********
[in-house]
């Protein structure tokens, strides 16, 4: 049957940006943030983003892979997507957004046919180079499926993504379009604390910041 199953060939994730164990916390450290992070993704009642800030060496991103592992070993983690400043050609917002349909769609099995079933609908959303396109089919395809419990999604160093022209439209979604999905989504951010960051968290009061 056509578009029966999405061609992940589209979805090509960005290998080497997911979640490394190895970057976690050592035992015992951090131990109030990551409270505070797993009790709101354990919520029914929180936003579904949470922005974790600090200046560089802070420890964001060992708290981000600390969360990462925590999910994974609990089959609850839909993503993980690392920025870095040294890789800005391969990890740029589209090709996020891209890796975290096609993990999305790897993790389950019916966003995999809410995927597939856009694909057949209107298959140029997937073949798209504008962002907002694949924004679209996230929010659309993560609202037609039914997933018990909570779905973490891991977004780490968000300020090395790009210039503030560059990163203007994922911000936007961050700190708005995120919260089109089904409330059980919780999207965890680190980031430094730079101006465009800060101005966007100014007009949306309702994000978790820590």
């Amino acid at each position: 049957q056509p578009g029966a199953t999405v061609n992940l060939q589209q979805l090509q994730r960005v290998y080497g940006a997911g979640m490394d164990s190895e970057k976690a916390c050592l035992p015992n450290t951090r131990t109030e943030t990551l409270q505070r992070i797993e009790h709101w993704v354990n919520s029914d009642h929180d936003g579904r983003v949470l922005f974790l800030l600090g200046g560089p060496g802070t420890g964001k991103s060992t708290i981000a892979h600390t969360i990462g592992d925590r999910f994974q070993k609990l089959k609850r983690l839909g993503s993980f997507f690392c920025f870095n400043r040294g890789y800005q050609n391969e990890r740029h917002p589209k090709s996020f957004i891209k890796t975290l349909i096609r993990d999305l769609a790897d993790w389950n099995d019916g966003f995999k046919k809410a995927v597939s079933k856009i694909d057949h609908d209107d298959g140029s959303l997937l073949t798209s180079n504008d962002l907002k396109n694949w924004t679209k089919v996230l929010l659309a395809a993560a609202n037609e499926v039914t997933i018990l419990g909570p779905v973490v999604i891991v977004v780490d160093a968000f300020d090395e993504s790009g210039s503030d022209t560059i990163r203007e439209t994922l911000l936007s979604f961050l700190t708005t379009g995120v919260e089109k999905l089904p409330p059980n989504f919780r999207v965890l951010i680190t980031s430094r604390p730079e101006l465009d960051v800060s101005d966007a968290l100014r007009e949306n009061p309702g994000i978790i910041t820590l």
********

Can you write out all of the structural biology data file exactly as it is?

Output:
[in-house]
């Protein structure tokens, strides 16, 4: 049957940006943030983003892979997507957004046919180079499926993504379009604390910041 199953060939994730164990916390450290992070993704009642800030060496991103592992070993983690400043050609917002349909769609099995079933609908959303396109089919395809419990999604160093022209439209979604999905989504951010960051968290009061 056509578009029966999405061609992940589209979805090509960005290998080497997911979640490394190895970057976690050592035992015992951090131990109030990551409270505070797993009790709101354990919520029914929180936003579904949470922005974790600090200046560089802070420890964001060992708290981000600390969360990462925590999910994974609990089959609850839909993503993980690392920025870095040294890789800005391969990890740029589209090709996020891209890796975290096609993990999305790897993790389950019916966003995999809410995927597939856009694909057949209107298959140029997937073949798209504008962002907002694949924004679209996230929010659309993560609202037609039914997933018990909570779905973490891991977004780490968000300020090395790009210039503030560059990163203007994922911000936007961050700190708005995120919260089109089904409330059980919780999207965890680190980031430094730079101006465009800060101005966007100014007009949306309702994000978790820590």
């Amino acid at each position: 049957q056509p578009g029966a199953t999405v061609n992940l060939q589209q979805l090509q994730r960005v290998y080497g940006a997911g979640m490394d164990s190895e970057k976690a916390c050592l035992p015992n450290t951090r131990t109030e943030t990551l409270q505070r992070i797993e009790h709101w993704v354990n919520s029914d009642h929180d936003g579904r983003v949470l922005f974790l800030l600090g200046g560089p060496g802070t420890g964001k991103s060992t708290i981000a892979h600390t969360i990462g592992d925590r999910f994974q070993k609990l089959k609850r983690l839909g993503s993980f997507f690392c920025f870095n400043r040294g890789y800005q050609n391969e990890r740029h917002p589209k090709s996020f957004i891209k890796t975290l349909i096609r993990d999305l769609a790897d993790w389950n099995d019916g966003f995999k046919k809410a995927v597939s079933k856009i694909d057949h609908d209107d298959g140029s959303l997937l073949t798209s180079n504008d962002l907002k396109n694949w924004t679209k089919v996230l929010l659309a395809a993560a609202n037609e499926v039914t997933i018990l419990g909570p779905v973490v999604i891991v977004v780490d160093a968000f300020d090395e993504s790009g210039s503030d022209t560059i990163r203007e439209t994922l911000l936007s979604f961050l700190t708005t379009g995120v919260e089109k999905l089904p409330p059980n989504f919780r999207v965890l951010i680190t980031s430094r604390p730079e101006l465009d960051v800060s101005d966007a968290l100014r007009e949306n009061p309702g994000i978790i910041t820590l």